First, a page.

The night Springsteen almost bombed in Milwaukee...
Eagles Club (now the Rave) Ballroom, 2401 W. Wisconsin Ave., September 14, 1984
I was there. It was like a circus. Even though Run-DMC had an album out and a couple of singles, their set was a sideshow to a lot of local breakdancers, DJs and other acts. If I could go back now, I'd probably think I had died and gone to Hip-Hop Heaven, but that night I was really impatient for Run, DMC, and Jam Master Jay to go on. I was used to the usual rock show, where the opening act(s) played, then the headliner, all hierarchical and structured. That night's entertainment was totally different. Whatever you wanted to do or see as far as music, it was all there at the same time. No one took the trouble to arrange it in any kind of order. Everything was moving too quickly to organize.
"Hard Times" was my favorite Run-DMC song. I liked their voices -- angrier than Melle Mel and Duke Bootee, or so they sounded. I liked their stark, realistic rhymes and loud, stripped down rhythm tracks. There was no bullsh*t on their records...until "Rock Box." That record still gets on my nerves with all that crappy guitar detracting from the power of the beats and rhymes.
Back to the story. The Eagles Club show was the most truly anarchistic gig I've ever seen. Different sound systems were playing different selections, with MCs exhorting the party people every now and then, breakdance crews danced on the stage while breakers in the audience drew their own crowds. The house lights stayed on, full power, all evening. It was too much to take in. Even with my punk rock apprenticeship, I wasn't ready for that much stimulation, that much choice. I was uncomfortable and impatient. I paid my money and I wanted to see Run-DMC -- that's all that crossed my mind. Classic dumb rock fan mentality. How could I appreciate Run-DMC when everything that preceded them was as exciting and interesting as they were, and I didn't realize it?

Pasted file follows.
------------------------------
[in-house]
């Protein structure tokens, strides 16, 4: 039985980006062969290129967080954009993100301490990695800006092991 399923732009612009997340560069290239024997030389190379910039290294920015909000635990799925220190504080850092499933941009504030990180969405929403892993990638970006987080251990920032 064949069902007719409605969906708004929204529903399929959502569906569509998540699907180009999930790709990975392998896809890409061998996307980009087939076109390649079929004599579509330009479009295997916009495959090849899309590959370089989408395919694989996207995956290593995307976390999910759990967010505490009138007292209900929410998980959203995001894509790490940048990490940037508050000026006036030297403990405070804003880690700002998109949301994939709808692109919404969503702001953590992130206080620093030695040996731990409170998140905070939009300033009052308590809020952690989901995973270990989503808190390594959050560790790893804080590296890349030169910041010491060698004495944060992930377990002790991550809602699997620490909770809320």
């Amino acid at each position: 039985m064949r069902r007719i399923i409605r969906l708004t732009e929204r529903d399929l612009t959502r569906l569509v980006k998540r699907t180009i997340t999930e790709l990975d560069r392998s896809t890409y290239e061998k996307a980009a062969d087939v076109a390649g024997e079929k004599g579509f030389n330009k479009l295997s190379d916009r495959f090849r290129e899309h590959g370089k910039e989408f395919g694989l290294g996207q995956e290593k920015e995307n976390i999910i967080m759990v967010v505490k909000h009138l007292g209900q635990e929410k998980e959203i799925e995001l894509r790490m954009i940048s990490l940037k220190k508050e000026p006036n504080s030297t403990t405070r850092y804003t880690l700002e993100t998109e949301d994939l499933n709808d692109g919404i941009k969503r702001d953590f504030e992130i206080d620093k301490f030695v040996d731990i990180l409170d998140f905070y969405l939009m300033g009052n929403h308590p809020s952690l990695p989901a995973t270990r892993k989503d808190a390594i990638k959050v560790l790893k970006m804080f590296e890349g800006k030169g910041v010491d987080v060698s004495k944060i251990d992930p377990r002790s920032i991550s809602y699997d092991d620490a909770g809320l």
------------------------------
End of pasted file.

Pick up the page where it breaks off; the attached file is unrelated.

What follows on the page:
The band's set, on a small makeshift stage near the entrance, lasted about 20 minutes. They performed "It's Like That," I think, "Sucker M.C.'s," I think, and a few others. No one seemed to be paying attention. The relatively small PA couldn't handle the low end of their drum machine, and the sound was a rip-roaring mess. The lyrics were unintelligible. It was a distorted racket barely louder than the music still blasting from other corners of the room. They weren't larger-than-life showmen yet; they were three kids from Queens shipped in for God knows what purpose. I left feeling totally ripped off, but now, in my mind, I'm a big shot like Billy Joel...because I was there.
Needless to say, there was no encore, but to all the breakers, DJs, and emcees in the house that night: I'm sorry I slept on you. Respect long overdue.
The C Club (vacant), 718 N. 3rd St., July 1, 1985
Drummer/songwriter Bobby Tanzilo of The Yell Leaders was there. Tanzilo recalls, "The C Club...hosted a string of reggae shows in the middle 1980s with groups like the Meditations, the Mighty Diamonds and Michael Rose. An advertised Sugar Minott gig on Easter 1985 was cancelled. There were also great record spins held down there at the same time. If you were lucky you could see local bands there, too, like the Squares, with an exotic dancer for an opening act."
"As a Spear fan, I'd have seen him anywhere, but an intimate gig like this was definitely not to be passed up. (T)he club was packed, but a packed C Club was not likely much more than 200 people at most. The crowd was a typical Midwestern reggae crowd. About equal parts Jamaicans and dreads, tye-dye-clad white hippies and a few other folks like me.
Spear was his usual dread self, completely red-eyed and hypnotized. Bassist Anthony Bradshaw, who later formed the backbone of Garnet Silk's live band, was three sheets (of Rizzla) to the wind and was resplendent in a tie made of paper. Percussionist Alvin Haughton was fun to watch, I remember, and Spear's long-time drummer Nelson Miller was spot-on. The band was amazingly tight and, as they were touring for "Resistance," which is top-loaded with great tunes, the songs were fabulous. I think Madison's Tony Brown did his solo acoustic reggae thing. Not bad.
Read part one of "Milwaukee's best gigs" by clicking here.
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